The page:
Edmund I,a king of the Anglo-Saxons, son of Edward the Elder, and successor of Athel-stan, born about 922, ascended the throne Oct. 27, 941, and died May 26, 946. Immediately after his accession Aulaf, the Northumbrian prince, invaded Mercia, and was victorious at Tam worth and Leicester. Edmund concluded a peace with him, surrendering all England north of Watling street. Aulaf died the following year, and Edmund recovered Northumbria, and subsequently conquered Cumbria, and conferred it on Malcolm, king of Scotland, on condition that he should do homage for it, and protect the north from all future incursions of the Danes. As Edmund was celebrating a festival in Gloucestershire, he perceived Leolf, a noted outlaw whom he had sentenced to banishment, enter the hall and seat himself at the royal table. Edmund turned to seize the ruffian, who stabbed him fatally in the breast. He was succeeded by his brother Edred.
Edmund Plowden, an English lawyer, born about 1517, died in 1584. He studied at Cambridge and Oxford, and in 1552 was admitted to the practice of physic and surgery. He then studied the common law, according to Wood; but Plowden in the preface to his "Commentaries " says that he began the study of the law in the 20th year of his age. He was made sergeant at law under Queen Mary, and in 1557 and 1560 he was reader or lecturer of the Middle Temple. He wrote " Commentaries or Reports of Divers Cases in the Reigns of Edward VI., Mary, and Elizabeth" (London, 1571, 1578, 1599, 1613, and 1684), written in Norman French, and " Queries, or a Moot Book of Cases, translated, methodized, and enlarged" (8vo, 1662). An English translation of the "Commentaries" appeared in 1761, and was reprinted in 1816 (2 vols. 8vo). His works are regarded as the most accurate and authoritative of the old reports.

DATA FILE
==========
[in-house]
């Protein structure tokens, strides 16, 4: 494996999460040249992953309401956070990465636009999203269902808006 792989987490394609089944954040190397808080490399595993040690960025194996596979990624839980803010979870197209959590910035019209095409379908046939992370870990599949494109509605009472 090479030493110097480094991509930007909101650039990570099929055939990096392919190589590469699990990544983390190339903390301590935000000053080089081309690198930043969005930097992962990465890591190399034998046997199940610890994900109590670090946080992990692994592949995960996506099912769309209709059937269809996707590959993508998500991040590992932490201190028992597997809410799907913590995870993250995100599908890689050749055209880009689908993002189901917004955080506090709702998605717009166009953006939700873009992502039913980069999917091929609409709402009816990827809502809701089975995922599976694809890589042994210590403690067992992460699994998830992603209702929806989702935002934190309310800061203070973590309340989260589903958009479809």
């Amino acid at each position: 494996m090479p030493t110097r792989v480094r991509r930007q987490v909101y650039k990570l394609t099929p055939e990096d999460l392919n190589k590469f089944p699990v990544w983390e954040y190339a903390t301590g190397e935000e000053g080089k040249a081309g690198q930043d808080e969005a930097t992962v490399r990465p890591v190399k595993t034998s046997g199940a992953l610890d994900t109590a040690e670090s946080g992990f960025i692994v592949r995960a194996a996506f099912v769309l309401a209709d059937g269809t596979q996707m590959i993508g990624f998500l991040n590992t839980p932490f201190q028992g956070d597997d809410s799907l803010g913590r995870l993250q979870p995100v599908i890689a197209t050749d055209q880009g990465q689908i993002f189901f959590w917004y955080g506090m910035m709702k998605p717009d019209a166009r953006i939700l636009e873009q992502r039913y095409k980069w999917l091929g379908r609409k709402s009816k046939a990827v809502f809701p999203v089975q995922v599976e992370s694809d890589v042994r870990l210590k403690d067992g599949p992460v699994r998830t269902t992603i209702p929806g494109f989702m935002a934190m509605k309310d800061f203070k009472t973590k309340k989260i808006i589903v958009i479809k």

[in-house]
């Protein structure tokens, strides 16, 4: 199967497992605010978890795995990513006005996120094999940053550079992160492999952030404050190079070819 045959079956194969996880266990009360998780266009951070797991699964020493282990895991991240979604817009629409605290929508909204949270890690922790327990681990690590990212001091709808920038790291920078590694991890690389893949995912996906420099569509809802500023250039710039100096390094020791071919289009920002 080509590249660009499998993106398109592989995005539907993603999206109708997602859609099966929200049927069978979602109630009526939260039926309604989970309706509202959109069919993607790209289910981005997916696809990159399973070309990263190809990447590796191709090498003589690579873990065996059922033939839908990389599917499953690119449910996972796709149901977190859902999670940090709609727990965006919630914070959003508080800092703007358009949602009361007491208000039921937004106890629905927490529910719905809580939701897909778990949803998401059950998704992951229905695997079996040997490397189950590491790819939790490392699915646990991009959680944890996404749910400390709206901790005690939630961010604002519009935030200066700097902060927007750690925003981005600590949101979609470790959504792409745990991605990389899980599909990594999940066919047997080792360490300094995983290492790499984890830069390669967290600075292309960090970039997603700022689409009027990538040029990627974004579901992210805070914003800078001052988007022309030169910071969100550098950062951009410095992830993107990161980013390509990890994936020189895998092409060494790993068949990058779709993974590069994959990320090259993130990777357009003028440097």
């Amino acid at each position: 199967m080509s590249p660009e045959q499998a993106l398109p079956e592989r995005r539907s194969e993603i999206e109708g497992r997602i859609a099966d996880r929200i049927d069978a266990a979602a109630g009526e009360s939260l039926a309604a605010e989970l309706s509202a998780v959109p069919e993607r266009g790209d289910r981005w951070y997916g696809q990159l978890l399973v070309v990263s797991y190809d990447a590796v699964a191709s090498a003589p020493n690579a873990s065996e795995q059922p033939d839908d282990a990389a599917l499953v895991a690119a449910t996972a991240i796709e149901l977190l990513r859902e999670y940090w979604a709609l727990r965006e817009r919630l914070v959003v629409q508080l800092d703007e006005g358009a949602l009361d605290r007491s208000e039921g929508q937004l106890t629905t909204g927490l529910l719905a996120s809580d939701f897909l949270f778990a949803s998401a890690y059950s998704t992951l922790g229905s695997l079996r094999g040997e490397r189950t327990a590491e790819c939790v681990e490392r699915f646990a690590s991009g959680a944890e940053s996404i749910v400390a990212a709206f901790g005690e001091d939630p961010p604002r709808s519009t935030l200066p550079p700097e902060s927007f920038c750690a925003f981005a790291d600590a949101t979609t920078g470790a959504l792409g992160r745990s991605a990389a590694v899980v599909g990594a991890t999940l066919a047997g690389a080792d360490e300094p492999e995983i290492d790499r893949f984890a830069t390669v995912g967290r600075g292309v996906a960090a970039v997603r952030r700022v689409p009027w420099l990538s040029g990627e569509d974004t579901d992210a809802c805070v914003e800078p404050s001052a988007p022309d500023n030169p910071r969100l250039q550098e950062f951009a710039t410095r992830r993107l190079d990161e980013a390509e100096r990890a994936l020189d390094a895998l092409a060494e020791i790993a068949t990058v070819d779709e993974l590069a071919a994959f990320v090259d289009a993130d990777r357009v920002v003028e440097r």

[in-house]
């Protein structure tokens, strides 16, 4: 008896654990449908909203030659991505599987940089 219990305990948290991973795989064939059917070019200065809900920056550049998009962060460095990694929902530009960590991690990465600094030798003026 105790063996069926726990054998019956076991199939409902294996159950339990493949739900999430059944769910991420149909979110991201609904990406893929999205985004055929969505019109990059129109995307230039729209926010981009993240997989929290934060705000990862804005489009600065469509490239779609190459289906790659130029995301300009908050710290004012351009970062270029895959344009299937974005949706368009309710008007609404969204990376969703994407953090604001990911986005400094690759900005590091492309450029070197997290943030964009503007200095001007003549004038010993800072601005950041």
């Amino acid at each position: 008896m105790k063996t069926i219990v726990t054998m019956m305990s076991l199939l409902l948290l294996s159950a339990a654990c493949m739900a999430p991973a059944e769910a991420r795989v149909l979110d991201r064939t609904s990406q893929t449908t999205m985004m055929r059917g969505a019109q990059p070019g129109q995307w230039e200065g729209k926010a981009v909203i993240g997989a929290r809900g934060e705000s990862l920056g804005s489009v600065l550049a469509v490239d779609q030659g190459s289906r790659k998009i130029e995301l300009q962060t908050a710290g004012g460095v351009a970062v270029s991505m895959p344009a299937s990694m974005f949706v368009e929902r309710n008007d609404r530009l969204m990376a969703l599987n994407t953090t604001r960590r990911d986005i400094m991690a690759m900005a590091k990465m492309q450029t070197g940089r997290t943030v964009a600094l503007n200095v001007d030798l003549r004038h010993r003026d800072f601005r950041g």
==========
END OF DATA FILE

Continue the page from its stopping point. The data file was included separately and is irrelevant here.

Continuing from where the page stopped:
Edmund Randolph, an American statesman, son of John and nephew of Peyton Randolph, born in Virginia, Aug. 10, 1753, died in Frederick co., Va., Sept. 12, 1813. He is said to have been disinherited by his father, who was an intense royalist. In 1775 he served on the staff of Washington. He was a delegate to the Virginia convention in May, 1776, and from 1779 to 1783 he was a member of the continental congress. In 1787 he was a member of the constitutional convention, and introduced what was called the "Virginia plan." He refused to sign the constitution, though he afterward advocated its adoption in the Virginia convention. In 1788 he was governor of Virginia, and in 1789 was appointed attorney general of the United States. In January, 1794, he succeeded Jefferson as secretary of state; but having been accused of an intrigue with the French envoy, he resigned in August, 1795. He published "A Vindication " (Philadelphia, 1795).
Ednard Bendemam, a German painter, of the Dusseldorf school, born in Berlin, Dec. 3, 1811. He is the son of a Jewish banker, and was a pupil of Schadow, who had a very great influence upon his style, and led him to adopt many characteristics exhibited in nearly all his paintings. Bendemann was only 21 years of age when his first great picture, " The Mourning Jews," acquired for him a lasting celebrity. In 1838 he was made professor at the academy of art in Dresden. He was also chosen to decorate with frescoes the principal rooms of the royal palace there; and the paintings he executed are among the best of his works. In 1859 he was made director of the academy at Diisseldorf, which position he still holds (1873). He has produced a very great number of remarkable and celebrated works, besides the frescoes with which he has decorated public buildings in Germany.